Physical Sciences
January 29, 2021

Textile-embedded microcapsules: The future of drug delivery

Research on textiles has come a long way, with numerous examples of textiles having bifunctional characteristics. Advancements in the area show the incorporation of microcapsules on textiles, containing active principles with antimicrobial, cosmetic, or even drug characteristics. Prof Manuel Jose Lis Arias, at the Terrassa Institute of Textile Research and Industrial Cooperation of the Polytechnic University of Catalonia, has been exploring the synthesis, characterisation and incorporation of loaded microcapsules on textiles. Furthermore, he has been evaluating the ability of the encapsulated agents to be released from the microcapsules and penetrate the skin upon contact, unravelling many exciting applications.

Textiles are everywhere around us, literally surrounding our bodies. From clothes to bedding, home items, and medical gauges, textiles have been and still are an irreplaceable necessity of life as we know it. Over the years, textiles have been improved, not only with regards to appearance, but also regarding their durability and functionality as our needs keep evolving. Novel fabrics have been introduced in our life, serving various purposes, such as protection from weather conditions, breathability, flexibility, comfort, and expression of our personality. These are some well-known examples showcasing the functionality of textiles, but another great example, currently under development, is functionalised textiles, serving advanced purposes.

Prof Lis Arias showcased the creation of smart and bifunctional textiles, incorporating microcapsules loaded with active principles, and examining their release upon contact with the skin.

Functionalisation of textiles
The rather technological term ‘functionalisation’ refers to the advancement of textiles to serve more purposes than originally intended by the introduction of new abilities, usually using technology. Think of a pair of prescription glasses. It serves the purpose of helping someone see better under normal circumstances, but what happens when that person is in the presence of direct sunlight or glare? They need some added help, usually provided by a pair of sunglasses. If the lenses of sunglasses are treated in a way to incorporate the necessary prescription, then they serve an added function. Similarly, if a sun-protector attachment is introduced on the prescription glasses, they serve an added function. In both cases, we can say that the pair of glasses or sunglasses was functionalised. Moving back to textiles, a great and well-known example of functionalisation is the introduction of a hydrophobic layer on top of textiles, or incorporated in their synthesis, making them water repellent. This type of textile functionalisation has changed our life for the better, and it only involves interaction with ‘mild’ external conditions such as water. Imagine what could happen if there would be a way to functionalise textiles for our protection from more invasive conditions.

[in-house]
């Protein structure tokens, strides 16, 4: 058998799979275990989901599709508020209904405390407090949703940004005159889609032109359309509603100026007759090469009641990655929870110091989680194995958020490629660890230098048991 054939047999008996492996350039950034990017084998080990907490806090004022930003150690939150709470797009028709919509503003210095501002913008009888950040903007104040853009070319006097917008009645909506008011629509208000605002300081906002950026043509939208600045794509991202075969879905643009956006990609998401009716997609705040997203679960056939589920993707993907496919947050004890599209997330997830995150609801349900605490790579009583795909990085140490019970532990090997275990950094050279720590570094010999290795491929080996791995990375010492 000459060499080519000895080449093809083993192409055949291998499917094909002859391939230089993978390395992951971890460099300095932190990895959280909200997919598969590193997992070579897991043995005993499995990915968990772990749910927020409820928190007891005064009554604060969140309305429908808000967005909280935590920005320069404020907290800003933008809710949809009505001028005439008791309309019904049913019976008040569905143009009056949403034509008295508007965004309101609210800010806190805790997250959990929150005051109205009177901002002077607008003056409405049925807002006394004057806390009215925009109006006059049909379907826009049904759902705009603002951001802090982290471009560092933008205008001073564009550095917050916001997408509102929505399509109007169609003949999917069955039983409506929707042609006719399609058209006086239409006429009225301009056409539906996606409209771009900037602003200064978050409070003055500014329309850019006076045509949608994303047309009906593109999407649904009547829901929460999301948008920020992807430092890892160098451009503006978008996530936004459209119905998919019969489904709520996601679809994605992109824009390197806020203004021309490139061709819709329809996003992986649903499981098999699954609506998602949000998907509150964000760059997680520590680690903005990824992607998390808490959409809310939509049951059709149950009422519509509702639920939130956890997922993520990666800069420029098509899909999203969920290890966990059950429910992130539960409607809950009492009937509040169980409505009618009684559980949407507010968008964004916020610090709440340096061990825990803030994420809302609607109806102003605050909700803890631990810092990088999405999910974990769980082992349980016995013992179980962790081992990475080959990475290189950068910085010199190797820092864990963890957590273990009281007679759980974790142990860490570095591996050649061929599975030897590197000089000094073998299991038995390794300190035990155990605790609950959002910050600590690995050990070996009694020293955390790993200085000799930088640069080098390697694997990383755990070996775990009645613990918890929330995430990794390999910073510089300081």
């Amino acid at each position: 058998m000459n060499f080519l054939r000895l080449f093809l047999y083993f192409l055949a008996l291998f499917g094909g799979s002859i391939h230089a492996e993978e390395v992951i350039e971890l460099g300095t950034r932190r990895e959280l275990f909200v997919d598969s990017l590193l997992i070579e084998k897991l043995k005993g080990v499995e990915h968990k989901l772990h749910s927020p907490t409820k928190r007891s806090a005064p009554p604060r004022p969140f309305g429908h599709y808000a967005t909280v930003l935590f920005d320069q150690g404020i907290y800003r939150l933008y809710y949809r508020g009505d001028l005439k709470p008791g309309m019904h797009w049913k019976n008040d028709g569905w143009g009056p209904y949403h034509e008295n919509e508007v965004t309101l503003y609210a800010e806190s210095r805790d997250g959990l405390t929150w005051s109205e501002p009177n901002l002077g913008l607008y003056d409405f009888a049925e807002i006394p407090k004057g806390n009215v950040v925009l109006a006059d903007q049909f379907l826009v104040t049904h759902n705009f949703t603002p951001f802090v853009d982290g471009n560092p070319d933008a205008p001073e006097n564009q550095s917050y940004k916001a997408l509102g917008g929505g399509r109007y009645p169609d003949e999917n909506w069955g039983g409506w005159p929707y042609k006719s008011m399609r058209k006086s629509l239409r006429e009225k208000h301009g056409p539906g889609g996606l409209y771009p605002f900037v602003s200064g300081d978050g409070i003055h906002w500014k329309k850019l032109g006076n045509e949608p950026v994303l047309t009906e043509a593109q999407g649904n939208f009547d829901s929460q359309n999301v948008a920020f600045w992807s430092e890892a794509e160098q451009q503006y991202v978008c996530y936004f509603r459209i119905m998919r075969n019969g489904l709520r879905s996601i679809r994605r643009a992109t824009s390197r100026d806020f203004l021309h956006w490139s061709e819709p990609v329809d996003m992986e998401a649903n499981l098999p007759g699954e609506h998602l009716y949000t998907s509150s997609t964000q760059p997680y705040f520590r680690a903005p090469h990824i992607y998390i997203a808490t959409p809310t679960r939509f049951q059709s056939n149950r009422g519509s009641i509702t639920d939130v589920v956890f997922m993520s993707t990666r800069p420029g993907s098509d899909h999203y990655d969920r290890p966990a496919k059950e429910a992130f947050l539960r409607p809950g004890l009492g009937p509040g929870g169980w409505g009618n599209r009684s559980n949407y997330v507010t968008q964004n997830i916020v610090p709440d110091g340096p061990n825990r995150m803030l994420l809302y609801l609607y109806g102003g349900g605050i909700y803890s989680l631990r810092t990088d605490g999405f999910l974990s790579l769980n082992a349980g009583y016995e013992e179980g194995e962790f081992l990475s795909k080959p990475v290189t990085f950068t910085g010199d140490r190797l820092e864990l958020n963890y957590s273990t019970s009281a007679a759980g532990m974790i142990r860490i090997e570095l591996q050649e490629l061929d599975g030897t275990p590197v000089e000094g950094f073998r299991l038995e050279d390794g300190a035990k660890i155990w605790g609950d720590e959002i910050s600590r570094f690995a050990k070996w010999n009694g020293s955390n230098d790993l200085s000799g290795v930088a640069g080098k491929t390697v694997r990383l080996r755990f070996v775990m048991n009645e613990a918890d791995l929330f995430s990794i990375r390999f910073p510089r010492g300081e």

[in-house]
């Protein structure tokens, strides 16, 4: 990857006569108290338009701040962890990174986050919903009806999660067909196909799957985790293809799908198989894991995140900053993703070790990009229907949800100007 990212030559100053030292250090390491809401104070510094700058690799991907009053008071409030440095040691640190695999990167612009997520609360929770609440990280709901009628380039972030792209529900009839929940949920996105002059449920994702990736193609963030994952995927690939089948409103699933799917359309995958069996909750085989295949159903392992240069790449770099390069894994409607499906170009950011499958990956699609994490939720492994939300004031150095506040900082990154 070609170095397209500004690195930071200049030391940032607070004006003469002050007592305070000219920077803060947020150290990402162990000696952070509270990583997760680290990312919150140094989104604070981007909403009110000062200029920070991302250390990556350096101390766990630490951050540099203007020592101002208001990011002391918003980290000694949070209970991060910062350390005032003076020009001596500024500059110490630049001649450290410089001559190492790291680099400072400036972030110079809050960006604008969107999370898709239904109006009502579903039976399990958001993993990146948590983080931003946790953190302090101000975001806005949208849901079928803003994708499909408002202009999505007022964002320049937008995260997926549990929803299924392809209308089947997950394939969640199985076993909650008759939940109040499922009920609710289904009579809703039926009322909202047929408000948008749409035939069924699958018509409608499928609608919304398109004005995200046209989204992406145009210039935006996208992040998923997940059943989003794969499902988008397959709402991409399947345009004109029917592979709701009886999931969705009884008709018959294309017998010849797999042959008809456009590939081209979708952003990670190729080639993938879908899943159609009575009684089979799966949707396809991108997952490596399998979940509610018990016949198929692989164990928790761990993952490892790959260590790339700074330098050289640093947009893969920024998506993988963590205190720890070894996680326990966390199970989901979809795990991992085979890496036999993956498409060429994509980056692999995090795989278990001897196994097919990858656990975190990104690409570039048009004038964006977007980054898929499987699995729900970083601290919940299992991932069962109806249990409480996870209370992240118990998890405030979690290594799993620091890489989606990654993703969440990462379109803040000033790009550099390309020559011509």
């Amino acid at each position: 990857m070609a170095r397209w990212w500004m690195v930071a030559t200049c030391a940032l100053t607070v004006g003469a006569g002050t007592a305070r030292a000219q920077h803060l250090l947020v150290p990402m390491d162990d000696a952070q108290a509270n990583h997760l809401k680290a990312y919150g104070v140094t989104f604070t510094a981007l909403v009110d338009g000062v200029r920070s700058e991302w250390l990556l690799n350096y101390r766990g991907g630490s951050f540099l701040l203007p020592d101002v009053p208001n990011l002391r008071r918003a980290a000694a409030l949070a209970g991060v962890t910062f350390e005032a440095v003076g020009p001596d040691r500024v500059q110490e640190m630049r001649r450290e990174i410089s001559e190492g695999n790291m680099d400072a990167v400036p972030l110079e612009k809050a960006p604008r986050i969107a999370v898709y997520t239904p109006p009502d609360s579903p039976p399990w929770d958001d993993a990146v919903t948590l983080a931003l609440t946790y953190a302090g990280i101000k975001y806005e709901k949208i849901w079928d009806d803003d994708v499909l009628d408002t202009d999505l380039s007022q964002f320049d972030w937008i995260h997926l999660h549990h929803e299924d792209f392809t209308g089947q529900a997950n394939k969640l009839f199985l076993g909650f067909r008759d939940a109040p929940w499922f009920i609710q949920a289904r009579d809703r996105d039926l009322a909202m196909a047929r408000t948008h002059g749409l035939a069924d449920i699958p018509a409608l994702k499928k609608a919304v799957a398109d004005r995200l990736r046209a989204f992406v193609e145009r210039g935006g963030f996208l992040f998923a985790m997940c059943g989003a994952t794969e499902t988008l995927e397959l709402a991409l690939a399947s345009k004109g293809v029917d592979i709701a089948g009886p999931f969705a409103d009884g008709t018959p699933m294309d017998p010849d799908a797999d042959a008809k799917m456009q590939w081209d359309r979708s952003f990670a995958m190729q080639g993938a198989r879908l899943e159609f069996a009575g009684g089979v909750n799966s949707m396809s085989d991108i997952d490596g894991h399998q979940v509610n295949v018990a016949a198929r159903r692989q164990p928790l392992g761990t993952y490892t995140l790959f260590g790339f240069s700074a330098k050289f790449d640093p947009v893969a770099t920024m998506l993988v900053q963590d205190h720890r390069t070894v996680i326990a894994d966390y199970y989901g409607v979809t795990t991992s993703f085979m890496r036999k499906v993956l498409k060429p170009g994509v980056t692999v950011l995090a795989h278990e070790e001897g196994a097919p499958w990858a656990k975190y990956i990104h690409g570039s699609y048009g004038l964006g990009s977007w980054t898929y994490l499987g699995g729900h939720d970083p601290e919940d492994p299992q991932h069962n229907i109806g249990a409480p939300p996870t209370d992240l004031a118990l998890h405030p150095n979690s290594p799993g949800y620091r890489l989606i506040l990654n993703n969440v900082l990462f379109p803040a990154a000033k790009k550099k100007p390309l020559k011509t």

Figure 1. Diagram of in vitro percutaneous absorption experiments.

Introduction of microcapsules in textiles
A relatively new concept in textile research is the incorporation of microcapsules within the textile threads. These microcapsules could contain active ingredients that serve a particular purpose, and would be released under specific conditions, for example upon external stimuli, such as when in touch with skin. This would mean that textiles would be carriers of active ingredients, opening a great range of potential applications in various sectors where textiles are present. Microencapsulation of active principles can take place when an active ingredient, or principle – in gas, liquid, or solid form – can be enclosed in a vehicle, with the process happening in the microscale (for reference, a micron is a millionth of a meter). That vehicle is usually of polymeric nature, with several well-known examples being natural or modified polysaccharides, proteins, and waxes. The method used for encapsulation can be physical (such as spraying), chemical (such as the formation of the polymer in the presence of active principles), or a combination between physical and chemical, such as the well-known sol-gel method. During the latter, an appropriate combination of chemicals, including the active principle and precursors of the polymer, form a type of suspension (sol), which is then physically transformed into a gel. The active principles can be any compound with a role beneficial to human nature, such as essential oils or drugs. The combination of the polymer chosen as carrier, the active principle, and the method of encapsulation is crucial for the success of the preparation of microcapsules and their effectiveness to fit the brief they were designed for.